I did not mash my berries and they stayed almost whole which is a texture I quite enjoy. You may prefer to crush yours down. After the jam cooled a bit I ladled it into my clean jar. If you were canning, this is the point were the closed jar of jam would go back in the hot water bath and be boiled for sealing. I just closed my jar and put it in the fridge.
Each morning since making this tasty concoction I have enjoyed it immensely on my yogurt or toast. I look forward to trying it again with fresh berries and even having a go at canning. Lovely gift ideas for giving away to friends and family.

March 12, 2012

about face

Coty Airspun powder. I started using it as a teenager. Even at that age I was borderline obsessive when it came to anything vintage, especially clothing and make-up. Perhaps it was the set of faux lashes my mother wore through high school and passed down to me? Wherever this impulse sprung from I studied old photographs, magazines and books fanatically to figure out formulas and techniques. Enter Coty. I was addicted to their super matte red lipstick that came in a gold metal case, their L'effleur parfum and the loose powder. These classic cosmetics were affordable and easily attainable at the local drug store. The fragrance of all three of these products was the defining factor that reeled me in. I wasn't necessarily aware of that at 15. It actually wasn't until this past week when I passed by a display of Airspun powder that this occurred to me. When the trademark design of gold with white cotton puffs on a miniature hatbox caught my eye, I stopped and wondered why did I ever stop using it? I lifted the lid off and the smell instantly took me back. Then, looking down, I realized that most of the powder boxes were of a new smaller, plastic variety and that only about a half dozen were the original packaging. They changed the box! They were phasing out the old! I had a moment of panic where I almost bought all the old powders. I quickly came to my senses, grabbed one and paid happily at the counter. The Airspun powder is actually a very good make-up and I am more than pleased to have this back on my dressing table. In my excitement I compiled a nice assortment of vintage Coty Airspun advertisements. Enjoy powdering your noses, ladies!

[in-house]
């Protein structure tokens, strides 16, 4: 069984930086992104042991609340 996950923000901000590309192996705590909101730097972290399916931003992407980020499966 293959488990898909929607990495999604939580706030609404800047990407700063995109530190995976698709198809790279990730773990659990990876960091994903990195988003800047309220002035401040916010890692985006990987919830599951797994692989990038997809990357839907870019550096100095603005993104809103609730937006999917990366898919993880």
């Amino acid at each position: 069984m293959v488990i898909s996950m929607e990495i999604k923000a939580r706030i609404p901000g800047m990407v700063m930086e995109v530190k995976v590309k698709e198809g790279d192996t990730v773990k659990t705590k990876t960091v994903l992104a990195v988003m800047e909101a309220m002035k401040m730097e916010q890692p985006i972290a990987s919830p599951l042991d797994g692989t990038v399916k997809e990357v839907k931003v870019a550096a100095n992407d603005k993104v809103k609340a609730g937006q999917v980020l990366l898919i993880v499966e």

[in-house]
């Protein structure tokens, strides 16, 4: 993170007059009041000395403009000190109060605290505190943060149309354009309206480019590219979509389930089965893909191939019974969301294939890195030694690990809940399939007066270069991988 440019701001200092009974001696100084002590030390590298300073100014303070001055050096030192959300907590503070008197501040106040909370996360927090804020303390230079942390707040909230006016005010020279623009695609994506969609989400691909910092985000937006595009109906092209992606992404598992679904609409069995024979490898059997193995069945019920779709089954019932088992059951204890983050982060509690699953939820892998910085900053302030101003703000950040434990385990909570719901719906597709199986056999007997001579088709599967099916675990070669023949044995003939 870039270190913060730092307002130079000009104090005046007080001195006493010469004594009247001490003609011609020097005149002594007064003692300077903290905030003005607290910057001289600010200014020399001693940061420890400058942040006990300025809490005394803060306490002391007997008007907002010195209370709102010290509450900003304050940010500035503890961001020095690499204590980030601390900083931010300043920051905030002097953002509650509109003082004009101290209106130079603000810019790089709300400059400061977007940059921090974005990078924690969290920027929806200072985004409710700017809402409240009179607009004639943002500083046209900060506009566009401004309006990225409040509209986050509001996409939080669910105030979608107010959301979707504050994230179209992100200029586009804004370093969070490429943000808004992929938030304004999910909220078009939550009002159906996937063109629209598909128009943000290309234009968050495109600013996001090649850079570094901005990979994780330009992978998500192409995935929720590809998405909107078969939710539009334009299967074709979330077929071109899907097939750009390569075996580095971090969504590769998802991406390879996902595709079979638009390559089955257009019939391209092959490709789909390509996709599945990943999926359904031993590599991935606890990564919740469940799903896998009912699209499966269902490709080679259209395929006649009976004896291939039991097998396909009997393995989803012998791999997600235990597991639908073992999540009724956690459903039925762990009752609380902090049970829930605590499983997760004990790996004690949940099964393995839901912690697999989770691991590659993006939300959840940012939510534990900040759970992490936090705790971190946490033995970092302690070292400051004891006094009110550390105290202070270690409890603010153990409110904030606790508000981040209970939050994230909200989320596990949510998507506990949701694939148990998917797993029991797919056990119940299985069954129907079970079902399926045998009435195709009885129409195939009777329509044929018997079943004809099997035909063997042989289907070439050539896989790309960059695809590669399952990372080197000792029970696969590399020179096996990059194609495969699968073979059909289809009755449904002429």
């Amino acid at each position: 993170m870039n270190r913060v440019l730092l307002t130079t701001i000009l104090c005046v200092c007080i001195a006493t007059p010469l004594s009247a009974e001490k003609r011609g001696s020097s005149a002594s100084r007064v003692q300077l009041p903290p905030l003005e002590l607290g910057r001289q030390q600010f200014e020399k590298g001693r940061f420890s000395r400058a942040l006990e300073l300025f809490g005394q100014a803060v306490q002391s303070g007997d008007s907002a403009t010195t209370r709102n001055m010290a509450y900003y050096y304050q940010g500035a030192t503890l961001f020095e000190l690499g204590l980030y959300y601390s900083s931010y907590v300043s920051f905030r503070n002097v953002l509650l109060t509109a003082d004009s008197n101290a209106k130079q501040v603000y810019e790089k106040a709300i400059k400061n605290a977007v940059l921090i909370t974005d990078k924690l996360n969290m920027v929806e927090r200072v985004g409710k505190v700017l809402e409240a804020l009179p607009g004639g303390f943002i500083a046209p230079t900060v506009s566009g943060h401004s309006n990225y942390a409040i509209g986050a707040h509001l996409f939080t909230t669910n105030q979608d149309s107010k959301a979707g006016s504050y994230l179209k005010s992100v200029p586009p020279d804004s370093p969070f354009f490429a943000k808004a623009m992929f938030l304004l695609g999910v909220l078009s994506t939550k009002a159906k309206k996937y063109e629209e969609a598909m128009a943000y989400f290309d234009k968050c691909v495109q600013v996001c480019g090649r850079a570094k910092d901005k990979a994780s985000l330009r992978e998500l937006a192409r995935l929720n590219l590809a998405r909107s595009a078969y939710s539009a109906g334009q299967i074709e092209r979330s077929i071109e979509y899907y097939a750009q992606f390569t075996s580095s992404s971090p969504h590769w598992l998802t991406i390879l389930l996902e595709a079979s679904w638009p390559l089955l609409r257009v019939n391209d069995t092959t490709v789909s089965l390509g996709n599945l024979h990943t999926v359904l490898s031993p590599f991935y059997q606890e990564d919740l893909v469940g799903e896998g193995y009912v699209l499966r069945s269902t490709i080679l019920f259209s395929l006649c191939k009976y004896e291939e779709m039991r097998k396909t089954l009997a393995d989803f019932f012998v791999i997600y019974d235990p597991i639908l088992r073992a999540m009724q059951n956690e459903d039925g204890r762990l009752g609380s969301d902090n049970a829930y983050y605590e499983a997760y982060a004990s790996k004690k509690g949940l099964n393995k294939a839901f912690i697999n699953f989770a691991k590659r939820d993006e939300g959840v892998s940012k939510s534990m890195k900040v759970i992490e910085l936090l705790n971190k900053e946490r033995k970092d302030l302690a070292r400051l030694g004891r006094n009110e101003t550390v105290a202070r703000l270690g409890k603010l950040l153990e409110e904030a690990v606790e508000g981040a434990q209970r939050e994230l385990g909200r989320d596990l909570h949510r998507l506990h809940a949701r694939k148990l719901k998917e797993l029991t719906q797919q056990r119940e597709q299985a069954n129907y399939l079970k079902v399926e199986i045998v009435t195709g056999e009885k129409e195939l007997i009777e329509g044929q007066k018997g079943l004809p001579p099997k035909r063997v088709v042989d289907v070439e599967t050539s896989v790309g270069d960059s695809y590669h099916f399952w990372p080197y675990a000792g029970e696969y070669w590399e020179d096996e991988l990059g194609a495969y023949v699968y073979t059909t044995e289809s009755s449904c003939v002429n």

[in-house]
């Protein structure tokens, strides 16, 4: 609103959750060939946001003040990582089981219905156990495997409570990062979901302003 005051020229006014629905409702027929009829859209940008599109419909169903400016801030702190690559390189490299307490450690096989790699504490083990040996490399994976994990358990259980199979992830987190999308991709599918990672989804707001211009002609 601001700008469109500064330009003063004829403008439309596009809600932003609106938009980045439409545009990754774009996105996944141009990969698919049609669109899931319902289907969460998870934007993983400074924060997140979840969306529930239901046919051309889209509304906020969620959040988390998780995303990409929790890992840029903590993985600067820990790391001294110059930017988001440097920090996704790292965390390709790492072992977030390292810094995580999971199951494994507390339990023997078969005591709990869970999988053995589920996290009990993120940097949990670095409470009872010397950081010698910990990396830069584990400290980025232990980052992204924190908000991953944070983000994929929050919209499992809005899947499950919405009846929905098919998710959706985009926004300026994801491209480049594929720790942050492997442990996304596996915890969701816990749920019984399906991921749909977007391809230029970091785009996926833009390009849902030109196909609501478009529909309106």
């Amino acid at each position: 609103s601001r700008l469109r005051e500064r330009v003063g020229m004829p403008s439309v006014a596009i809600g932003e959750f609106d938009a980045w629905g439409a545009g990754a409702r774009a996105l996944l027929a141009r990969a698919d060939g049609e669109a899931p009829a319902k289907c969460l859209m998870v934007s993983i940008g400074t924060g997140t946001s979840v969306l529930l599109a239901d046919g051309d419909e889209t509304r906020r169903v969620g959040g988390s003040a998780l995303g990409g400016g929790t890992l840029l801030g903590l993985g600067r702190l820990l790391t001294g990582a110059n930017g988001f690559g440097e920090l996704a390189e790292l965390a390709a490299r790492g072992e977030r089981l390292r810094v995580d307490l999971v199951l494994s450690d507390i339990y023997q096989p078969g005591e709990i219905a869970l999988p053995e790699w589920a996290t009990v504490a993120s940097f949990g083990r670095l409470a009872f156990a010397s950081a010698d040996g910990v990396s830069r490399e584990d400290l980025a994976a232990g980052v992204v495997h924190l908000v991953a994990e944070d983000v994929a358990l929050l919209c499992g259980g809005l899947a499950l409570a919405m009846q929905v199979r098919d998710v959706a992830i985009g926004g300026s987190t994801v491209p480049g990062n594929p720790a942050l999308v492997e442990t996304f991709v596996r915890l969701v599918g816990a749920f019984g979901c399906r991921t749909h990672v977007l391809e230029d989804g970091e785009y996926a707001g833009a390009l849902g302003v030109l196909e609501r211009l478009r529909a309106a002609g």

If you would like to read a little more about the creator of these old favorites, Fran├žois Coty, click here.